The biggest star of the playoffs might be the penalty kill. The Canadiens have killed off 93.5 percent of power plays and scored four short-handed goals. Quite a contrast from the regular season, when they were ranked 22nd in penalty-killing.
And those defensive issues from the regular season? Those were remedied in the postseason. Petry and Shea Weber blocked a ton of shots in front of Price and Phillip Danault completely neutralized Vegas' Mark Stone, rendering him pointless in six games.
Luck and Officiating
Every year, the front-office brain trusts analyze how the final two teams left standing got there. They spend an immense amount of time and resources trying to figure out how to emulate the winners, and then they react.
After the Kings won in 2014 with depth up the middle, teams around the league tried to win with dominant centers. When the Pittsburgh Penguins won back-to-back Cups in 2016 and 2017 with speed, teams reacted by bringing in smaller, speedier players and doing away with their big, bruising defensemen. After the St. Louis Blues won in 2019, the bigger guys became trendy again.
Hockey executives would be best served by not reacting or overreacting to this stunning Montreal run. The Canadiens were a mediocre team in the regular season with mediocre special teams that got some surprising performances from key players in the postseason and saw some growth from their young players at the right time.
Luck and officiating even the playing field.
The Canadiens have had a few lucky bounces. Marc-Andre Fleury's misplay in Game 3 comes to mind. And the officiating has been horrendous throughout the postseason. In Game 6, there were several missed cross-checks that should have resulted in penalties.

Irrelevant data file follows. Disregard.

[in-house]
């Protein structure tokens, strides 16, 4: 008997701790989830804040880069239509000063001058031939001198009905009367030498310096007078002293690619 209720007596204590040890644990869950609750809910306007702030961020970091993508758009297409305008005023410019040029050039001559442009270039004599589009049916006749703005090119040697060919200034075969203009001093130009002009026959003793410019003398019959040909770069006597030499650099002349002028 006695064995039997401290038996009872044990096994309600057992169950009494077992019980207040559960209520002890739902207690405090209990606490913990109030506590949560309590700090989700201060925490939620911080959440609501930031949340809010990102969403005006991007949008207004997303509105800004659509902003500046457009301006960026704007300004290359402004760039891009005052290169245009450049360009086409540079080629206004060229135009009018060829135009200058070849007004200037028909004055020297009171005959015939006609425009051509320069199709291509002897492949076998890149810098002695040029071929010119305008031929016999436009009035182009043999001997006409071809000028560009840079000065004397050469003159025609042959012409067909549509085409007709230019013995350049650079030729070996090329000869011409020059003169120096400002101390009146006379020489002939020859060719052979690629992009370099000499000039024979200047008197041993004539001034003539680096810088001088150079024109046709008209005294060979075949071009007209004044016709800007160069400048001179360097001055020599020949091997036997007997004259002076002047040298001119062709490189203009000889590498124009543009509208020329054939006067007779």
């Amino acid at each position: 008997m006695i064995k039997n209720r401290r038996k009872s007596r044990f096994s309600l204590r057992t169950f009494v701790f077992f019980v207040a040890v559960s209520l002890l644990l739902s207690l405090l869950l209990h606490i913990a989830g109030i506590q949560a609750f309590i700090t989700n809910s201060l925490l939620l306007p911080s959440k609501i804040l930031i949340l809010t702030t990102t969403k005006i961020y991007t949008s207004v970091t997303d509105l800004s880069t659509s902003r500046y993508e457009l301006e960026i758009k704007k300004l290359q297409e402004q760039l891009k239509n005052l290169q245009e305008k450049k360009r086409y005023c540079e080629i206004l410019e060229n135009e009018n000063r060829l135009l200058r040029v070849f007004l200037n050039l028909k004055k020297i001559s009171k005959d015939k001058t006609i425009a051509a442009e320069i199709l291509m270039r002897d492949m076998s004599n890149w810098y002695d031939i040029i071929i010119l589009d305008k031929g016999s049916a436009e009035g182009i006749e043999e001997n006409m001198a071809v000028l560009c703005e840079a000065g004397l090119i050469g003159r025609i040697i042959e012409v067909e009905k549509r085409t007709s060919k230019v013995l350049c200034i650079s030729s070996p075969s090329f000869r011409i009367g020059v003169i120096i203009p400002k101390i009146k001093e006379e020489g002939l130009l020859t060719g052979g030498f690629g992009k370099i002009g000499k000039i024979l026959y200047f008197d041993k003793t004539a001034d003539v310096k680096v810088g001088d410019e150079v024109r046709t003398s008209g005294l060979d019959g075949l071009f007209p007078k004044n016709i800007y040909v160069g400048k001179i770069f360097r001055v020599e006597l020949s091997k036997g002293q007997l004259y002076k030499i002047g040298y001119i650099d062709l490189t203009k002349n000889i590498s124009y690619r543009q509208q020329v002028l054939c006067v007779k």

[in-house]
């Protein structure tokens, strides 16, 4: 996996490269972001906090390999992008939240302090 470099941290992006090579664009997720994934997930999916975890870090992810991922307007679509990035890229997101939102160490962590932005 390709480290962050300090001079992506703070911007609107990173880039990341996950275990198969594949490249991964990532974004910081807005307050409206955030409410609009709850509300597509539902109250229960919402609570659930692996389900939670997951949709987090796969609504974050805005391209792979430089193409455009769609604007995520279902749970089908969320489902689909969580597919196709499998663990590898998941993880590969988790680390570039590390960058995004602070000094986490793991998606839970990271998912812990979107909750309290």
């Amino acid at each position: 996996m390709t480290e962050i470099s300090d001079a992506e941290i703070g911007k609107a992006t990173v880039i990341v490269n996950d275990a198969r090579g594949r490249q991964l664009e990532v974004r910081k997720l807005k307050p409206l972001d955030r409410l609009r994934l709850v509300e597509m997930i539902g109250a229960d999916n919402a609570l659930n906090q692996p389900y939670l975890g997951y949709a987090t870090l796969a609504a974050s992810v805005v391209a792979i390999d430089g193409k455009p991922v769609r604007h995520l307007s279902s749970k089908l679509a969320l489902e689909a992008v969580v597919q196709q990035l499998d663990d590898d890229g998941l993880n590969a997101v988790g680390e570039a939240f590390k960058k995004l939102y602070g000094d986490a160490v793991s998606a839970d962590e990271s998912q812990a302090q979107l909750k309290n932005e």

In Game 6 of Islanders-Lightning series, star winger Nikita Kucherov was injured after a nasty cross-check by New York defenseman Scott Mayfield. No penalty was called. The rationale by the officials given to Tampa Bay captain Steven Stamkos? The refs didn't view it as a "malicious" hit.
A penalty is a penalty with or without malice. It was yet another embarrassing moment involving the officiating in a string of them over the last few seasons. Yet the league never accepts any culpability, and it's unlikely Commissioner Gary Bettman will ever acknowledge the poor officiating and its detrimental effects on the game.
The Canadiens are in the Stanley Cup because they got hot at the right time, overcame every obstacle and a future Hall of Fame goalie played like a Hall of Famer. They also got a few friendly calls along the way.
There isn't anything to really anything to emulate there.
So, the next time you correctly pick a surprise contender like Montreal, come find me. Like I said, I'd like to talk to you about lottery numbers.